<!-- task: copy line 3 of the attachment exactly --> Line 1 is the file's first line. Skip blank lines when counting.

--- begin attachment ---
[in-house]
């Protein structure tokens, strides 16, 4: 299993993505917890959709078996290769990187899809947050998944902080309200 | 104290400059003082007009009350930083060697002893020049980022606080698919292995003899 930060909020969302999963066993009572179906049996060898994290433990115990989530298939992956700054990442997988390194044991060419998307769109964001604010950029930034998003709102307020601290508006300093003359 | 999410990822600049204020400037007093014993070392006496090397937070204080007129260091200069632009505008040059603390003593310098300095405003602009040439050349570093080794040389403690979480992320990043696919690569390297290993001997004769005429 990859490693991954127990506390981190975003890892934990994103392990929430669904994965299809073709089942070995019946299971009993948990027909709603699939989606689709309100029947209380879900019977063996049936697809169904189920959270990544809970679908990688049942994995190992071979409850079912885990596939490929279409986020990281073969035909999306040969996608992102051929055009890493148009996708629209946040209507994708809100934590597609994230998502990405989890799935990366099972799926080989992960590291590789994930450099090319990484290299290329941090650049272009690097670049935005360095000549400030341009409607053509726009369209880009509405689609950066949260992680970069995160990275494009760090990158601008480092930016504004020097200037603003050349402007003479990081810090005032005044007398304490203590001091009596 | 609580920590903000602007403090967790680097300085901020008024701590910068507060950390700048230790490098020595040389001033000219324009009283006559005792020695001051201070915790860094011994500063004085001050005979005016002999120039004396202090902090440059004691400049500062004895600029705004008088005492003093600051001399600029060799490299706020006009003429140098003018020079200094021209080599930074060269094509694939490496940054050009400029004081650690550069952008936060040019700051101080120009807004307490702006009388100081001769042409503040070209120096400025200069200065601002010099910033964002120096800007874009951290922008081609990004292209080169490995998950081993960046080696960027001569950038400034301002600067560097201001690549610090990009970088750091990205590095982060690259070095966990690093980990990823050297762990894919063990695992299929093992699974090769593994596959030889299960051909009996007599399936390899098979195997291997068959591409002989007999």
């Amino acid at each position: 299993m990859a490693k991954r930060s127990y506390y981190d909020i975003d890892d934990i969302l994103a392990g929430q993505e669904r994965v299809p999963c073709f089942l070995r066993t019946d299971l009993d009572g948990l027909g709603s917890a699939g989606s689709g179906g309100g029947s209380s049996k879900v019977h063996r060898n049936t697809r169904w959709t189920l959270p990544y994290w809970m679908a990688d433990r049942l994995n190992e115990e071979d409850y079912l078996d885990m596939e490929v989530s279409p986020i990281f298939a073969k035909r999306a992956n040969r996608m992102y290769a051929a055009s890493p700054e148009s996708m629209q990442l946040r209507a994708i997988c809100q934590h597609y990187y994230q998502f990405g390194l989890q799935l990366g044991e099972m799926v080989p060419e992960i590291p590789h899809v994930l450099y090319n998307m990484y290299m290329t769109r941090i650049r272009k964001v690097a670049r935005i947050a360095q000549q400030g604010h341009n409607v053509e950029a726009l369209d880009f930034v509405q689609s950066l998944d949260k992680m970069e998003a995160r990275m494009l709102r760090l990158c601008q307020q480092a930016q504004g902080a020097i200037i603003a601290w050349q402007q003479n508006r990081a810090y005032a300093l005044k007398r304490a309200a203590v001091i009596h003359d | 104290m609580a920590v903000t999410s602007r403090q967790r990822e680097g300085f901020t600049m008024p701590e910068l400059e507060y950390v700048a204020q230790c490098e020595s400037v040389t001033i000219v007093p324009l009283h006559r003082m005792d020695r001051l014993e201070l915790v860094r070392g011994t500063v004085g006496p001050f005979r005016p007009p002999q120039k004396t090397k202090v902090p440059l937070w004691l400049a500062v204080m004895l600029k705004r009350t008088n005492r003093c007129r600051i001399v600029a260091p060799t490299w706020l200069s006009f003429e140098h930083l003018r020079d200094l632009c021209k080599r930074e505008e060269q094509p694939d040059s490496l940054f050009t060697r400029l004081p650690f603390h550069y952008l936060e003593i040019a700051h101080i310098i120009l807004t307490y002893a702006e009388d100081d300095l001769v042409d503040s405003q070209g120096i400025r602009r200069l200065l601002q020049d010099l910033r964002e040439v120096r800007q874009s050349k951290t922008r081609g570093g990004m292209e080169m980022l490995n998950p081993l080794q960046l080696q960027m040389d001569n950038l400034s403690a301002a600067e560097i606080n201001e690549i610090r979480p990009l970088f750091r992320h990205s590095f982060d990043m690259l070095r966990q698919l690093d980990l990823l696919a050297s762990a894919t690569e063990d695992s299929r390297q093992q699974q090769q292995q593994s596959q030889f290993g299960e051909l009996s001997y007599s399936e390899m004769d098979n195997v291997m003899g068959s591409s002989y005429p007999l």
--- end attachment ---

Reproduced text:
């Amino acid at each position: 299993m990859a490693k991954r930060s127990y506390y981190d909020i975003d890892d934990i969302l994103a392990g929430q993505e669904r994965v299809p999963c073709f089942l070995r066993t019946d299971l009993d009572g948990l027909g709603s917890a699939g989606s689709g179906g309100g029947s209380s049996k879900v019977h063996r060898n049936t697809r169904w959709t189920l959270p990544y994290w809970m679908a990688d433990r049942l994995n190992e115990e071979d409850y079912l078996d885990m596939e490929v989530s279409p986020i990281f298939a073969k035909r999306a992956n040969r996608m992102y290769a051929a055009s890493p700054e148009s996708m629209q990442l946040r209507a994708i997988c809100q934590h597609y990187y994230q998502f990405g390194l989890q799935l990366g044991e099972m799926v080989p060419e992960i590291p590789h899809v994930l450099y090319n998307m990484y290299m290329t769109r941090i650049r272009k964001v690097a670049r935005i947050a360095q000549q400030g604010h341009n409607v053509e950029a726009l369209d880009f930034v509405q689609s950066l998944d949260k992680m970069e998003a995160r990275m494009l709102r760090l990158c601008q307020q480092a930016q504004g902080a020097i200037i603003a601290w050349q402007q003479n508006r990081a810090y005032a300093l005044k007398r304490a309200a203590v001091i009596h003359d | 104290m609580a920590v903000t999410s602007r403090q967790r990822e680097g300085f901020t600049m008024p701590e910068l400059e507060y950390v700048a204020q230790c490098e020595s400037v040389t001033i000219v007093p324009l009283h006559r003082m005792d020695r001051l014993e201070l915790v860094r070392g011994t500063v004085g006496p001050f005979r005016p007009p002999q120039k004396t090397k202090v902090p440059l937070w004691l400049a500062v204080m004895l600029k705004r009350t008088n005492r003093c007129r600051i001399v600029a260091p060799t490299w706020l200069s006009f003429e140098h930083l003018r020079d200094l632009c021209k080599r930074e505008e060269q094509p694939d040059s490496l940054f050009t060697r400029l004081p650690f603390h550069y952008l936060e003593i040019a700051h101080i310098i120009l807004t307490y002893a702006e009388d100081d300095l001769v042409d503040s405003q070209g120096i400025r602009r200069l200065l601002q020049d010099l910033r964002e040439v120096r800007q874009s050349k951290t922008r081609g570093g990004m292209e080169m980022l490995n998950p081993l080794q960046l080696q960027m040389d001569n950038l400034s403690a301002a600067e560097i606080n201001e690549i610090r979480p990009l970088f750091r992320h990205s590095f982060d990043m690259l070095r966990q698919l690093d980990l990823l696919a050297s762990a894919t690569e063990d695992s299929r390297q093992q699974q090769q292995q593994s596959q030889f290993g299960e051909l009996s001997y007599s399936e390899m004769d098979n195997v291997m003899g068959s591409s002989y005429p007999l």